Date of this Version
The George Eliot Review 31 (2000) Published by The George Eliot Fellowship, http://georgeeliot.org/
Middlemarch is widely recognized as being one of the most strenuously narrated novels in English literature. Many of the most moving, and most quoted, lines of the novel are the product of direct narrational intervention and the reader is aware of the surrounding, solicitous presence of the author-narrator throughout the novel. Throughout this paper, I am going to be looking closely at a number of short passages from the novel in order to try to establish the 'tasks' - as I call them - which George Eliot undertakes and fulfils through her narrator in Middlemarch. But I should like to point out before going on the occasion of my interest in the narrating voice in George Eliot's work since it bears on my argument. That interest came about in the first place through my interest in the absence of such an explicit narrating presence in the mature work of Elizabeth Gaskell - her Wives and Daughters in particular. In a study of Gaskell which I have recently completed - which looks at Gaskell's work in relation to George Eliot among other nineteenth-century realist writers - I conclude that the absence in Gaskell's work of the strenuous narrative voice we find in George Eliot's work, can be explained in part by the fact that Gaskell's depiction of real life in her novels rests upon religious faith. (Gaskell was a lifelong and committed Unitarian.) That firm religious faith, I conclude, enabled Gaskell to accept the complexity - including the sadness, the failures, the waste and the human hurts - which she witnesses and registers in her final novel, as something which, however apparently without design, was divinely ordered and ordained. Gaskell, that's to say, did not feel the need to worry through the complexity and the human perplexity she depicts - explicitly thinking, arguing or explaining her way out of the problem - in the way that George Eliot, by contrast, characteristically did feel the need to do, and I came to wonder, with renewed, revitalized interest, how far that need in George Eliot was the result of her loss of religious faith. (This wasn't, of course, a new question, but I was arriving at it in a new way.) A pro-Gaskell reader might say that Gaskell's belief in God meant that she didn't need to play God in her novels in the way that George Eliot is often accused of doing - insistently offering (so critics complain) the authoritative last word on everything. Part of my purpose here is to offer a more sympathetic account of the ways in which the narrating voice in Middlemarch might be seen as substituting for a lost divinity. But it is also part of my purpose to suggest that this substitutive function is not the whole story.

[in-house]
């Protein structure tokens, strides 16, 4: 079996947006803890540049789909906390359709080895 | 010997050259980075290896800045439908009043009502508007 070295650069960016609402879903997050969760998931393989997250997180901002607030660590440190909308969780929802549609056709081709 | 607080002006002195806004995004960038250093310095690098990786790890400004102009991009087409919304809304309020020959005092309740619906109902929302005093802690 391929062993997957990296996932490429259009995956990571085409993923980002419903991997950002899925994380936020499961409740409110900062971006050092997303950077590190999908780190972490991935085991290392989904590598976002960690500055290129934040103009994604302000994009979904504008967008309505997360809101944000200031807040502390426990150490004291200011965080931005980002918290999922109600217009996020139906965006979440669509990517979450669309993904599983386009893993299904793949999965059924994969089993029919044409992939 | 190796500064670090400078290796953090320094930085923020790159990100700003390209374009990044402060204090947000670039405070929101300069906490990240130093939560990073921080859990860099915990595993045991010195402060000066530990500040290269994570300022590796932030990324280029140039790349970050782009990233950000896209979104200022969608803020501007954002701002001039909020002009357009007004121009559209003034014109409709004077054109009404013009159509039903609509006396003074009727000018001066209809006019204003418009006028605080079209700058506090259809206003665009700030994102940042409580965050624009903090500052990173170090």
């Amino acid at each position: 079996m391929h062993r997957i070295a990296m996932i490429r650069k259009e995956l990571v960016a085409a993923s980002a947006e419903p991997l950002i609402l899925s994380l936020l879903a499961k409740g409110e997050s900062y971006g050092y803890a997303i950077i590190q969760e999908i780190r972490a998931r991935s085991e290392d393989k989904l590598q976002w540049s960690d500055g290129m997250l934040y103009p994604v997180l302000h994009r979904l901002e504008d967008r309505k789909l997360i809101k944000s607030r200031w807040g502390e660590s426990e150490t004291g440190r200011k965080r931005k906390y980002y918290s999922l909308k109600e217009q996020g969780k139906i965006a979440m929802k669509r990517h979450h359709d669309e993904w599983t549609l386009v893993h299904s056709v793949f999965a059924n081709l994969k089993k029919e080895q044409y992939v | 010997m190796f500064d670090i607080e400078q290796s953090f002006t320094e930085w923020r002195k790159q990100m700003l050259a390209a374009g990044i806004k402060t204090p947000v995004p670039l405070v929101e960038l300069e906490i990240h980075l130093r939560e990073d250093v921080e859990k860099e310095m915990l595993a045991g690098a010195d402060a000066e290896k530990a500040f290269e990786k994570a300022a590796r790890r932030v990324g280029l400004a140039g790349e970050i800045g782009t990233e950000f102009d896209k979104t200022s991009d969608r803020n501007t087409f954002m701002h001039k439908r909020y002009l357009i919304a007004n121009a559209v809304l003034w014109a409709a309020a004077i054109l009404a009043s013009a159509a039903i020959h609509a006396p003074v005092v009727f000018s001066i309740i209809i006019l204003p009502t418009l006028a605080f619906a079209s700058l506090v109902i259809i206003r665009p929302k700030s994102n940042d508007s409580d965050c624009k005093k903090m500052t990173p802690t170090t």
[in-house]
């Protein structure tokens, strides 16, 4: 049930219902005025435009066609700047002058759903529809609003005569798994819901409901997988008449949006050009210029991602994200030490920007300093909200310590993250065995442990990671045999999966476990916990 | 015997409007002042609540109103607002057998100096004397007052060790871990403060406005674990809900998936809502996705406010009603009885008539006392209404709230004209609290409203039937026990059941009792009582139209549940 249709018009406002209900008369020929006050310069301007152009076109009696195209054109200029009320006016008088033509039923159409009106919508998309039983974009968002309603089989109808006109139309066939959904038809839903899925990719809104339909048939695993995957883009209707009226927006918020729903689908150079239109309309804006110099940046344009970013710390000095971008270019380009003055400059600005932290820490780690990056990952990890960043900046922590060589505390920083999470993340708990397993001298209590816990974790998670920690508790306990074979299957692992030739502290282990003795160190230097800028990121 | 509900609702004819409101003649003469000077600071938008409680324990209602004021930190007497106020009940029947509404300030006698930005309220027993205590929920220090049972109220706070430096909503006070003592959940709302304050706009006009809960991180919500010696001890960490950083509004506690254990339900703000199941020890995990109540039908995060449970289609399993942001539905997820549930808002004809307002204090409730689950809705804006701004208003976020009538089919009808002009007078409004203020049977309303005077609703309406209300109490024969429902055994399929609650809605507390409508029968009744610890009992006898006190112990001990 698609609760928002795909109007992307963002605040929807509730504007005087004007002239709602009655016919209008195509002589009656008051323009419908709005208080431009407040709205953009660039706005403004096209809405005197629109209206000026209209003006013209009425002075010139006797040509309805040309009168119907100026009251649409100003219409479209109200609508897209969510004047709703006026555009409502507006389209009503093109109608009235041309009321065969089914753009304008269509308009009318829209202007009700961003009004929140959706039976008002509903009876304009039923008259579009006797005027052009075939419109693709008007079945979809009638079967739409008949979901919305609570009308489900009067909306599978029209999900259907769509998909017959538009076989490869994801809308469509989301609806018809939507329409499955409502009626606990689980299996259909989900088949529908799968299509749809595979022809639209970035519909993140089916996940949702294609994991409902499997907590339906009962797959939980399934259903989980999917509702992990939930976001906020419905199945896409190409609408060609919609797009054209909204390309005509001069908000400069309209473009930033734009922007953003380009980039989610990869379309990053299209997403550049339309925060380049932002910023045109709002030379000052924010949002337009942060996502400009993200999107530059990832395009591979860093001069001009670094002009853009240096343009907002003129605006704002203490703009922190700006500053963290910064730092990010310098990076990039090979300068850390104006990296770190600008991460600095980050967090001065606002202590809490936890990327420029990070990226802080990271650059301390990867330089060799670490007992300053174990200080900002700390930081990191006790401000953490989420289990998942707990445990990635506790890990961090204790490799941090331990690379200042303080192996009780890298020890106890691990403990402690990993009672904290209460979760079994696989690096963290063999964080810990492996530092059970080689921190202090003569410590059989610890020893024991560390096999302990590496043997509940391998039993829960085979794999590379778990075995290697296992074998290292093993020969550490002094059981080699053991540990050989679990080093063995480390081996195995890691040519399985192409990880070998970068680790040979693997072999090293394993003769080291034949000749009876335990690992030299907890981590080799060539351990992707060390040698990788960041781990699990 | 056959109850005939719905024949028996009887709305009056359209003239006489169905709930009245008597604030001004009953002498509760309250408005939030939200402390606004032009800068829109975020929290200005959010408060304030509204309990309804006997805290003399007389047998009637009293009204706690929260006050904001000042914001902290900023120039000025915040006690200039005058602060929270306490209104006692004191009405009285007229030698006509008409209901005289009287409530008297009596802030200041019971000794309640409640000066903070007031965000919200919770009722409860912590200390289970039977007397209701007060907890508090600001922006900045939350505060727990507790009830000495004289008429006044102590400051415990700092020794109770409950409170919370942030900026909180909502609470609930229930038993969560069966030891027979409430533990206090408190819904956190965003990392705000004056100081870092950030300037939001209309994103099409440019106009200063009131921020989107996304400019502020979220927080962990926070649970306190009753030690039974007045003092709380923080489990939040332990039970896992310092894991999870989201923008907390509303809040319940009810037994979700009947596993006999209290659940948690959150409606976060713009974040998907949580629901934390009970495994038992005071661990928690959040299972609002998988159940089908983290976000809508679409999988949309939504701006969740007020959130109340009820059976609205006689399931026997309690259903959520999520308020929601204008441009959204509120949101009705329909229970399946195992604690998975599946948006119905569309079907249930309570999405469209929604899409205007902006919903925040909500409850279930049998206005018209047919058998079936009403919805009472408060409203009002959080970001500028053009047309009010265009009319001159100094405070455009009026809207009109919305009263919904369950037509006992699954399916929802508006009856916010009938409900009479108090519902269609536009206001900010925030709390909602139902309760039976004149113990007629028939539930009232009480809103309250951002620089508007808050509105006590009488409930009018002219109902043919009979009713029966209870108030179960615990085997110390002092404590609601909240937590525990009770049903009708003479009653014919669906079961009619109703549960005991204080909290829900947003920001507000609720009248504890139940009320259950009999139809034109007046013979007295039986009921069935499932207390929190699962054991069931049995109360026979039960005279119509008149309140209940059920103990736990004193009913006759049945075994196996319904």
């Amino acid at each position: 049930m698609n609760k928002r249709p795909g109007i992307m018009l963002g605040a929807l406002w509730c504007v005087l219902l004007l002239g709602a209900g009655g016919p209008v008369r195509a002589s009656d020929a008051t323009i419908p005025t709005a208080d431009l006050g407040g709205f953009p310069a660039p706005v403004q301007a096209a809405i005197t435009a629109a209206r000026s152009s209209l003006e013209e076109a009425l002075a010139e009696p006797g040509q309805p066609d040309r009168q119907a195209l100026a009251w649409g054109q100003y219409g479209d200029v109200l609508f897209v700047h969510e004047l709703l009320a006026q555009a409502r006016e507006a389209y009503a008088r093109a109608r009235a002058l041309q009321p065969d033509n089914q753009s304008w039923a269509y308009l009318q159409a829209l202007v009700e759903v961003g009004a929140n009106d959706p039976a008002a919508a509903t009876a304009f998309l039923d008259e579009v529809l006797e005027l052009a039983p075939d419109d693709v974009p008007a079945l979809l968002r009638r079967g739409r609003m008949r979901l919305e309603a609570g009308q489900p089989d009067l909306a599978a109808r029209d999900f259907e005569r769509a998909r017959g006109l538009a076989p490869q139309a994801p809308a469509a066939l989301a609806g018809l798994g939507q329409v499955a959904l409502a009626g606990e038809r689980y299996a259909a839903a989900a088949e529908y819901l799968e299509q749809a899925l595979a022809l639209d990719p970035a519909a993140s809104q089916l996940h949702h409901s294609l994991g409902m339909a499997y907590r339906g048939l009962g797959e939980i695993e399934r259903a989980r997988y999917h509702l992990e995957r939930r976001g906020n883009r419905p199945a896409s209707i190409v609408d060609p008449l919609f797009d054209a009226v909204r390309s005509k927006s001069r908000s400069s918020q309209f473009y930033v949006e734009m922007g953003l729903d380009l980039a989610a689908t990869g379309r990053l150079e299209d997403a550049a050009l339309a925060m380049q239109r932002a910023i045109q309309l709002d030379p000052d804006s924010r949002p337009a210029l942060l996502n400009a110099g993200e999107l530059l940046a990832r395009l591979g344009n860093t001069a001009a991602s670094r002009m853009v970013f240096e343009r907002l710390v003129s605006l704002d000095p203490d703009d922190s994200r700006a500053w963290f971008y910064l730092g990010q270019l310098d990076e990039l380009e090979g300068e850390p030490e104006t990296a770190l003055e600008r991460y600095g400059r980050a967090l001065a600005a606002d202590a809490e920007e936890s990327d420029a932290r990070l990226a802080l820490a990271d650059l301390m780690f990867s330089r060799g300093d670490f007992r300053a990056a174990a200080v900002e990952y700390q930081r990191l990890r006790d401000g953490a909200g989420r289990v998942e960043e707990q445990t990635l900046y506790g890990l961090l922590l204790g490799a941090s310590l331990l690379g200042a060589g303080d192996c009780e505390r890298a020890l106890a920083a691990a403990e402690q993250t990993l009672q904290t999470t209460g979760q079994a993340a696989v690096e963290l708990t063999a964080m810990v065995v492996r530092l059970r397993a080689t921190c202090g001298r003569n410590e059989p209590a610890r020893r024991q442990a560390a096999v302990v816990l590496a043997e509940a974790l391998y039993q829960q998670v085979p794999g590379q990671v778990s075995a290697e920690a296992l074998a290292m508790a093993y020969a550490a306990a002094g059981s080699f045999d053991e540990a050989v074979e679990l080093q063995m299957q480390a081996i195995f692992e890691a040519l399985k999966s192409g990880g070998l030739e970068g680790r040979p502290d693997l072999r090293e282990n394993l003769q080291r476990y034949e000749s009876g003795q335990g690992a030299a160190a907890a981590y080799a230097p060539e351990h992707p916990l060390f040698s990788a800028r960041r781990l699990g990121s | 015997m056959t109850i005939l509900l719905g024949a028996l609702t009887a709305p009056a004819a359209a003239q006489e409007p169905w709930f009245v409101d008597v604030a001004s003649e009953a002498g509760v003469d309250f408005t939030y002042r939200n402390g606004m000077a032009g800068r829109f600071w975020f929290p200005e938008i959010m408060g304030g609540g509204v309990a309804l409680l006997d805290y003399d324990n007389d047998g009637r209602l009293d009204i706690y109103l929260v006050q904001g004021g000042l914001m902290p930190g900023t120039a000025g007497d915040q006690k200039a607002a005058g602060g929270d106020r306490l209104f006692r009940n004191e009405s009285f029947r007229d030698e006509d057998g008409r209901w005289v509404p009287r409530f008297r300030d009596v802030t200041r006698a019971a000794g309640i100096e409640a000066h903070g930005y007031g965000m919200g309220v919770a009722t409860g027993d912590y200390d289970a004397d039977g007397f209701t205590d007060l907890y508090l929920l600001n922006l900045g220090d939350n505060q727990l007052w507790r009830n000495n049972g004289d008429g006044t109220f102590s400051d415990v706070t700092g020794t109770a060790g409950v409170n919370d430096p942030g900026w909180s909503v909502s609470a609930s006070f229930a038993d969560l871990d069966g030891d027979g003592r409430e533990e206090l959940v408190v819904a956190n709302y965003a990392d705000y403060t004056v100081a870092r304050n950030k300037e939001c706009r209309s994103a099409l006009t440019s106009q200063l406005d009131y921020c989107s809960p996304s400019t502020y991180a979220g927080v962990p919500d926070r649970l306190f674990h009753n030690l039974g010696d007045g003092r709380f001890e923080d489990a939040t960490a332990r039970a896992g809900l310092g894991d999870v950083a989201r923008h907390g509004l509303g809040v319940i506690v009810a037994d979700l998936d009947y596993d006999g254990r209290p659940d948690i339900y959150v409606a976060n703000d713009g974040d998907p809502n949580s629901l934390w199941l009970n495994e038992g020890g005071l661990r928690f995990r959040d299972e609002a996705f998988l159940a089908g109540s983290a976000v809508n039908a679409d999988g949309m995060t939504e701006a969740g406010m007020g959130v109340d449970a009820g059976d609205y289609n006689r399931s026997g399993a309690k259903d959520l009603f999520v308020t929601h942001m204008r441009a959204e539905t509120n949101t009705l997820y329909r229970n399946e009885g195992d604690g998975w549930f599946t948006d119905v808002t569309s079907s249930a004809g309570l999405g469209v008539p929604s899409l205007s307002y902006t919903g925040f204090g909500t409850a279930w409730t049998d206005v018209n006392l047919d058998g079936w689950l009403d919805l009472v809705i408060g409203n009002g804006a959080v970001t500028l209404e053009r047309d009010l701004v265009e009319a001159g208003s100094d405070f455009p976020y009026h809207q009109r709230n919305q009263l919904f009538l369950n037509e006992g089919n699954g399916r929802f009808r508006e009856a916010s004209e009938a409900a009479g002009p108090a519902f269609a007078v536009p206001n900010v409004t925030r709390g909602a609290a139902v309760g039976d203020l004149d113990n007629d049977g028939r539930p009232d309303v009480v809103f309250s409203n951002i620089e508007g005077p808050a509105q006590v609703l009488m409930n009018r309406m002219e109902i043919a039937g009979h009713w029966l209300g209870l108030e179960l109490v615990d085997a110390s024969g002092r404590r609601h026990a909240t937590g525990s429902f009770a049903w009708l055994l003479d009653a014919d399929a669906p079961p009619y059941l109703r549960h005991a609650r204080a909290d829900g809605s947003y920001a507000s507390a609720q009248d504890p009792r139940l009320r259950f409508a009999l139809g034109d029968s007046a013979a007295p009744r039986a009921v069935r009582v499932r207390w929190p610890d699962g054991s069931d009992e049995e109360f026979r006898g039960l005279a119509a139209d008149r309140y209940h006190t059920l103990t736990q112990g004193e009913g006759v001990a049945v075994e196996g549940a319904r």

I shall begin by looking at some of the criticisms of George Eliot's narrative voice. Andrew Davies, the writer of the 1994 BBC TV adaptation of the novel, has said:
One thing I've always hated about George Eliot is the way she'll write a brilliantly dramatic and moving scene and then spend the next few pages pointing out all the subtleties, just in case we missed them.
One senses Davies's frustrations here as a screen-writer faced with the challenge of translating to a television medium the wealth of direct authorial comment he finds in Middlemarch. But Davies is reiterating a frequently-made complaint: that the authorial comment in the novel is, or ought to be, superfluous, an added-extra. George Steiner, for instance, writing in the 'fifties, said:
By interfering constantly in the narration George Eliot attempts to persuade us of what should be artistically evident. . .. It should be noted that omniscience is an author's most lazy approach and that personal interference in the action must be compared to what occurs in a Chinese theatre where the manager comes on during the play to change props.